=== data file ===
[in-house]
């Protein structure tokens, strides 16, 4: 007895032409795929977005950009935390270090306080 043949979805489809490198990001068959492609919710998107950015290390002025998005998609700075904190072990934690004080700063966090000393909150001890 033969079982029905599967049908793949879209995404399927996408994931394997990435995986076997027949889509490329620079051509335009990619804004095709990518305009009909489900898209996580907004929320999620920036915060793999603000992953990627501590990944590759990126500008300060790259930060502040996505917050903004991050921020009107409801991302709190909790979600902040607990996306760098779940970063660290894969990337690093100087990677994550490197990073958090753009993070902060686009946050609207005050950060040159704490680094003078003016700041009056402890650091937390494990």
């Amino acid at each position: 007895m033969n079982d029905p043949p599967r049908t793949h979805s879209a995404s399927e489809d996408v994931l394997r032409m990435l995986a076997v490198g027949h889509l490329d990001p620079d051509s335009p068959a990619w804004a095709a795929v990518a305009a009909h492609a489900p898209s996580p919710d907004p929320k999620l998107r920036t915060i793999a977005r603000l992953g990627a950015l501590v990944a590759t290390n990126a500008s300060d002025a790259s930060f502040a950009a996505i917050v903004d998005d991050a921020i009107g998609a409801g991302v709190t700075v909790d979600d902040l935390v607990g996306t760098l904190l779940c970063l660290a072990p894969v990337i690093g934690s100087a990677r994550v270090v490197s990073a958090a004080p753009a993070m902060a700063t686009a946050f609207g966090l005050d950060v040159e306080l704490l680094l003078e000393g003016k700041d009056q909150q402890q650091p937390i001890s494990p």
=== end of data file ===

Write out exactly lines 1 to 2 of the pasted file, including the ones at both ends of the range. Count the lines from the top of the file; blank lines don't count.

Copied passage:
[in-house]
């Protein structure tokens, strides 16, 4: 007895032409795929977005950009935390270090306080 043949979805489809490198990001068959492609919710998107950015290390002025998005998609700075904190072990934690004080700063966090000393909150001890 033969079982029905599967049908793949879209995404399927996408994931394997990435995986076997027949889509490329620079051509335009990619804004095709990518305009009909489900898209996580907004929320999620920036915060793999603000992953990627501590990944590759990126500008300060790259930060502040996505917050903004991050921020009107409801991302709190909790979600902040607990996306760098779940970063660290894969990337690093100087990677994550490197990073958090753009993070902060686009946050609207005050950060040159704490680094003078003016700041009056402890650091937390494990």